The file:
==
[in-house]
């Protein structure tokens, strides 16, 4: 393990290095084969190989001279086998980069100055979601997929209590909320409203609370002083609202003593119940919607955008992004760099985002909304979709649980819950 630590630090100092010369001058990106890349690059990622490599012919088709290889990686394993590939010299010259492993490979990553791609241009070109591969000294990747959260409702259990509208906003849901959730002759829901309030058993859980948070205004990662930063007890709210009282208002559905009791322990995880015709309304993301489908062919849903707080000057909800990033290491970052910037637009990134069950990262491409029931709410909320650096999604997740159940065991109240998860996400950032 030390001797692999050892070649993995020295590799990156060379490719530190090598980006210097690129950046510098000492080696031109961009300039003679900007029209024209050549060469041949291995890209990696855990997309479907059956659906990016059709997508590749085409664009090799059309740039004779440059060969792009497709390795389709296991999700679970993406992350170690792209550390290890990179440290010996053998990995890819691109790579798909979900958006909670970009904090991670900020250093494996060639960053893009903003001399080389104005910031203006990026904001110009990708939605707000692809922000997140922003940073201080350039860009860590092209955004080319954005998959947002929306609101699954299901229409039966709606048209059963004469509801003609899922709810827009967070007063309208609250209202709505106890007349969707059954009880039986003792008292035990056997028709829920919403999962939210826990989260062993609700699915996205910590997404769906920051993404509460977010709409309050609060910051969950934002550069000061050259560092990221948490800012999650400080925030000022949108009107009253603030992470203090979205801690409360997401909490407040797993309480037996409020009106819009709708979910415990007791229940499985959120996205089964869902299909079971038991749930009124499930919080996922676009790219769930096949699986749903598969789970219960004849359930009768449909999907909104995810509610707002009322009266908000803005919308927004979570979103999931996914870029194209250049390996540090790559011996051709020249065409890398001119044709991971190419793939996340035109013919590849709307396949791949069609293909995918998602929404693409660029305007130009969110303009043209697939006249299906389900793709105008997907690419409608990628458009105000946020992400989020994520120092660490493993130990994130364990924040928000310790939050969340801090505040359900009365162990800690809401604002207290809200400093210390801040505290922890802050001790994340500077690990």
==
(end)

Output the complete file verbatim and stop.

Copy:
[in-house]
């Protein structure tokens, strides 16, 4: 393990290095084969190989001279086998980069100055979601997929209590909320409203609370002083609202003593119940919607955008992004760099985002909304979709649980819950 630590630090100092010369001058990106890349690059990622490599012919088709290889990686394993590939010299010259492993490979990553791609241009070109591969000294990747959260409702259990509208906003849901959730002759829901309030058993859980948070205004990662930063007890709210009282208002559905009791322990995880015709309304993301489908062919849903707080000057909800990033290491970052910037637009990134069950990262491409029931709410909320650096999604997740159940065991109240998860996400950032 030390001797692999050892070649993995020295590799990156060379490719530190090598980006210097690129950046510098000492080696031109961009300039003679900007029209024209050549060469041949291995890209990696855990997309479907059956659906990016059709997508590749085409664009090799059309740039004779440059060969792009497709390795389709296991999700679970993406992350170690792209550390290890990179440290010996053998990995890819691109790579798909979900958006909670970009904090991670900020250093494996060639960053893009903003001399080389104005910031203006990026904001110009990708939605707000692809922000997140922003940073201080350039860009860590092209955004080319954005998959947002929306609101699954299901229409039966709606048209059963004469509801003609899922709810827009967070007063309208609250209202709505106890007349969707059954009880039986003792008292035990056997028709829920919403999962939210826990989260062993609700699915996205910590997404769906920051993404509460977010709409309050609060910051969950934002550069000061050259560092990221948490800012999650400080925030000022949108009107009253603030992470203090979205801690409360997401909490407040797993309480037996409020009106819009709708979910415990007791229940499985959120996205089964869902299909079971038991749930009124499930919080996922676009790219769930096949699986749903598969789970219960004849359930009768449909999907909104995810509610707002009322009266908000803005919308927004979570979103999931996914870029194209250049390996540090790559011996051709020249065409890398001119044709991971190419793939996340035109013919590849709307396949791949069609293909995918998602929404693409660029305007130009969110303009043209697939006249299906389900793709105008997907690419409608990628458009105000946020992400989020994520120092660490493993130990994130364990924040928000310790939050969340801090505040359900009365162990800690809401604002207290809200400093210390801040505290922890802050001790994340500077690990």